Time includes the identification and structuring of all components of a project in time in order to optimise the execution.



The purpose of this competence element is to enable the individual to define, sequence, optimise, monitor and control all components necessary to delivering the agreed outcomes of the project.



The aim of time scheduling is to determine what activities need to be carried out when, in order to optimise the execution of the project. For projects, the activities or components include work packages and phases.

In the case of projects, these activities have to be analysed and sequenced in time, their duration estimated and visualised in a schedule and assigned to people or teams, to have them executed in optimal order. Time also covers monitoring variances and deviations. Deviations in execution of the schedule, whether caused by external influences (changes in deliverables, requirements, scarcity of resources or money, etc) or internal ones (e.g. late or off-spec deliveries) may require rescheduling. Periodically, the schedule should be compared with the baseline and, if necessary, adjustments made. With iterative planning, the schedule may be divided into time boxes with a certain length. With each iteration, a certain sequence of activities (e.g. design, execution, test and implementation) may be defined. The overall project planning then focuses on the number of iterations and other activities (e.g. preparation, monitoring, etc). Where there is uncertainty about the timeframe required for a particular phase or activity, a time ‘buffer’ or ‘float’ should be introduced into the schedule.


Key competence indicators

Establish the activities required to deliver the project

Based on an analysis of the deliverables and/or requirements, preferably through a work breakdown structure (WBS), the activities necessary to achieve agreed results are defined. With iterative planning, the individual focuses on defining only the activities necessary for the agreed deliverables of the current iteration.


  • Defines activities related to the realisation of project deliverables
  • Extracts activities from a WBS work package


Determine the work effort and duration of activities

For each activity the work effort and duration necessary for realisation has to be determined. This includes determining what resources and resource competences, and how much, are required for each activity. When several resources (both material and personnel) are available, a balance has to be found between quality, cost and speed of delivery. This balance depends on the project success criteria and requirements.


  • Determines work effort and duration of activities
  • Identifies types of resources that may be required to perform an activity
  • Identifies and decides between various resource options


Decide on schedule and stage approach 

Depending on the chosen approach for the project (e.g. waterfall or iterative planning), a decision has to be made on the number, content, length and deliverables of the stages (or phases). The selection of a particular path very much depends on the specifics of the project success criteria and requirements, guidelines in the organisation and other contextual factors, uncertainty, etc. For instance, higher uncertainties may lead to shorter phases.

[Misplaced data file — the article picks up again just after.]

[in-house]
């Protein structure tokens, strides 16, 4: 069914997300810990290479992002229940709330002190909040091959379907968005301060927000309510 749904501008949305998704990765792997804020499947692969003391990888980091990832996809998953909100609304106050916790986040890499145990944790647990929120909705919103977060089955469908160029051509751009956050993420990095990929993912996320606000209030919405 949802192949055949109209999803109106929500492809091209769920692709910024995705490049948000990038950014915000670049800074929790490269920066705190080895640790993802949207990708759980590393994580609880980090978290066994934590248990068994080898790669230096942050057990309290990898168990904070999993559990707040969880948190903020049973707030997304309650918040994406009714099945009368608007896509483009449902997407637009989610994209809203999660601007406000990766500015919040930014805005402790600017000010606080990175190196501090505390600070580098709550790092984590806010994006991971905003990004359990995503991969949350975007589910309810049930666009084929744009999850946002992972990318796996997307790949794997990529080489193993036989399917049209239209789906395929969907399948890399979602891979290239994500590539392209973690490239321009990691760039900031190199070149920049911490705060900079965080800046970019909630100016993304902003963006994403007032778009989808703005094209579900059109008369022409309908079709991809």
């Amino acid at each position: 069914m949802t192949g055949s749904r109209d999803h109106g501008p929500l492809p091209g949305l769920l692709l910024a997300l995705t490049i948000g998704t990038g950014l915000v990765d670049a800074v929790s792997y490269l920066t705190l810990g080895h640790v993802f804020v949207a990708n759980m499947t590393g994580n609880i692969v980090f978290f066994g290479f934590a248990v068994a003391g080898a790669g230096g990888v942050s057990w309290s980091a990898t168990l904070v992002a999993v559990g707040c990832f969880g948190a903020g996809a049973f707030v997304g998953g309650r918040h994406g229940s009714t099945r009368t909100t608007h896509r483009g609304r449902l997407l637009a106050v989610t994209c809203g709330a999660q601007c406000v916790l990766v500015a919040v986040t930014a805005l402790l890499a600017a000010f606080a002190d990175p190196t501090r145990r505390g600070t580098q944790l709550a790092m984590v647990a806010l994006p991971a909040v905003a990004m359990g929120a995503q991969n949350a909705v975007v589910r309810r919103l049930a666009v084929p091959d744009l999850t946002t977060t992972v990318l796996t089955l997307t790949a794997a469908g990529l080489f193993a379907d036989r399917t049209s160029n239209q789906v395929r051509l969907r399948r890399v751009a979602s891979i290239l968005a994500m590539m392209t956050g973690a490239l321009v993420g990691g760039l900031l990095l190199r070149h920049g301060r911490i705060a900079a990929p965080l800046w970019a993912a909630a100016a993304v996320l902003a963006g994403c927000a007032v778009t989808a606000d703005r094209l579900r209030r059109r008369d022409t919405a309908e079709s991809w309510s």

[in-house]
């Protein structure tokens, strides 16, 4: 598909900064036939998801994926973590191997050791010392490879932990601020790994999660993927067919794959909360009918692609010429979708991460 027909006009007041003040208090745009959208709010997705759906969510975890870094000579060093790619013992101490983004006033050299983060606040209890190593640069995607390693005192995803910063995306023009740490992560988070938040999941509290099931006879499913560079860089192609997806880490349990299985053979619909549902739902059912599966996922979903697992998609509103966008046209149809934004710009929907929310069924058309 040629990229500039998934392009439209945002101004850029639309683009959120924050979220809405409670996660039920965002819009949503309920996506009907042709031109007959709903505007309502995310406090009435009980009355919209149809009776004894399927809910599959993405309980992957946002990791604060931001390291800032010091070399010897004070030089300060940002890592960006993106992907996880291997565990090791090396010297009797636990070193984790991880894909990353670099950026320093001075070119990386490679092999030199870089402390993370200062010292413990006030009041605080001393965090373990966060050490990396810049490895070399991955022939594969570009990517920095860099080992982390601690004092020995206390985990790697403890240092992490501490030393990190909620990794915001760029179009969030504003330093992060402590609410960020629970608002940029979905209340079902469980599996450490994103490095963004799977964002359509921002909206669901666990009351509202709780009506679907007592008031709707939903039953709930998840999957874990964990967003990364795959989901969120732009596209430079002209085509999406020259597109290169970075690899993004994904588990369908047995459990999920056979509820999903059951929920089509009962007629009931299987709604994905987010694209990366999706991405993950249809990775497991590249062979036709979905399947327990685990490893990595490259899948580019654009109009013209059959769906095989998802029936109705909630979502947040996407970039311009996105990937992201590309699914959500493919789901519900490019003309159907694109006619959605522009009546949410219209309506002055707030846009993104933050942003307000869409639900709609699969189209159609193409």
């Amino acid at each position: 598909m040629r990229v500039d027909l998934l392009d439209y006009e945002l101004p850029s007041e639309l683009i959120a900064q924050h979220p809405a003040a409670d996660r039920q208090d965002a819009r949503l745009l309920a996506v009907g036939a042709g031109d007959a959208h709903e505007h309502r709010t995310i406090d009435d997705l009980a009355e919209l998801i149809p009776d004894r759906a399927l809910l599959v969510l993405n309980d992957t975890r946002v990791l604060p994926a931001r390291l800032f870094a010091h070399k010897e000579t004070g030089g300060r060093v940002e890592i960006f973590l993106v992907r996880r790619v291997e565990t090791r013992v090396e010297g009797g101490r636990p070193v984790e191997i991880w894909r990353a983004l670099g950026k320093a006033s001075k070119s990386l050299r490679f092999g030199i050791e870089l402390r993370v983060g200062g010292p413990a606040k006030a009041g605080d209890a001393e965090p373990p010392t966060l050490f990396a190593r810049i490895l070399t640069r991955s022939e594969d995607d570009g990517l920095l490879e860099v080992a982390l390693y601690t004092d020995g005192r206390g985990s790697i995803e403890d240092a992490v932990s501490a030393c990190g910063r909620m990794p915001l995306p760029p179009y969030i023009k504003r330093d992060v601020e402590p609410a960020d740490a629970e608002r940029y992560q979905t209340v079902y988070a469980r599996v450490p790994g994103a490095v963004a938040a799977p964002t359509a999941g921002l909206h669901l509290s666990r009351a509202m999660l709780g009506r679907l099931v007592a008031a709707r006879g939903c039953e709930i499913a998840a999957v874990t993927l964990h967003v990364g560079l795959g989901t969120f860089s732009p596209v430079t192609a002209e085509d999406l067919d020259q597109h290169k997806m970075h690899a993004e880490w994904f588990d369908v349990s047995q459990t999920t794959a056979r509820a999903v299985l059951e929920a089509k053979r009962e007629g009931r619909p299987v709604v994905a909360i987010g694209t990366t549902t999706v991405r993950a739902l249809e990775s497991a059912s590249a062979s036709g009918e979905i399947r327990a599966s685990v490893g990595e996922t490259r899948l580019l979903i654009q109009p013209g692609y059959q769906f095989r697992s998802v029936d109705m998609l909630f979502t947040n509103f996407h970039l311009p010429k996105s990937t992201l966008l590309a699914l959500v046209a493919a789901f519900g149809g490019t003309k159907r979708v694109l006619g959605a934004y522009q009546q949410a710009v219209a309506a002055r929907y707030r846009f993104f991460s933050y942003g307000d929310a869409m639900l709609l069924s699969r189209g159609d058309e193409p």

• Knows different planning techniques
  • Chooses the appropriate planning techniques
  • Determines appropriate stages
  • Knows the effects of uncertainty on planning; and what to do to minimise the effects


Sequence project activities and create a schedule

Many activities are dependent on availability or on previous realisation of other work packages or activities. Based on these known dependencies and the calculated duration of each activity, an activity flow can be defined. From this, the critical path can be calculated. This critical path may be influenced by the availability of resources. The activity of levelling can optimise the assignment of resources in the planning and may influence the critical path.


  • Sequences a series of project activities
  • Determines dependencies and dependent relationships
  • Calculates the critical path
  • Levels resource assignment for a given plan


Monitor progress against the schedule and make any necessary adjustments

As soon as the planning is done and activities are started, control systems (such as time-writing systems and progress meetings) should be in place. Various methods, such as earned value analysis, can be used to measure realised progress versus baseline. A project plan may be subject to many disturbances, resulting in necessary adjustments. These may come from various sources (changes in deliverables, requirements, scarcity of resources or money or late or off-spec deliveries) and may demand re-planning. Periodically, the schedule should be compared against the baseline and, if necessary, adjustments should be made.


  • Knows when and how to use various schedule control systems
  • Applies planning adjustments in response to various types of disturbances
  • Compares progress and earned value against a baseline plan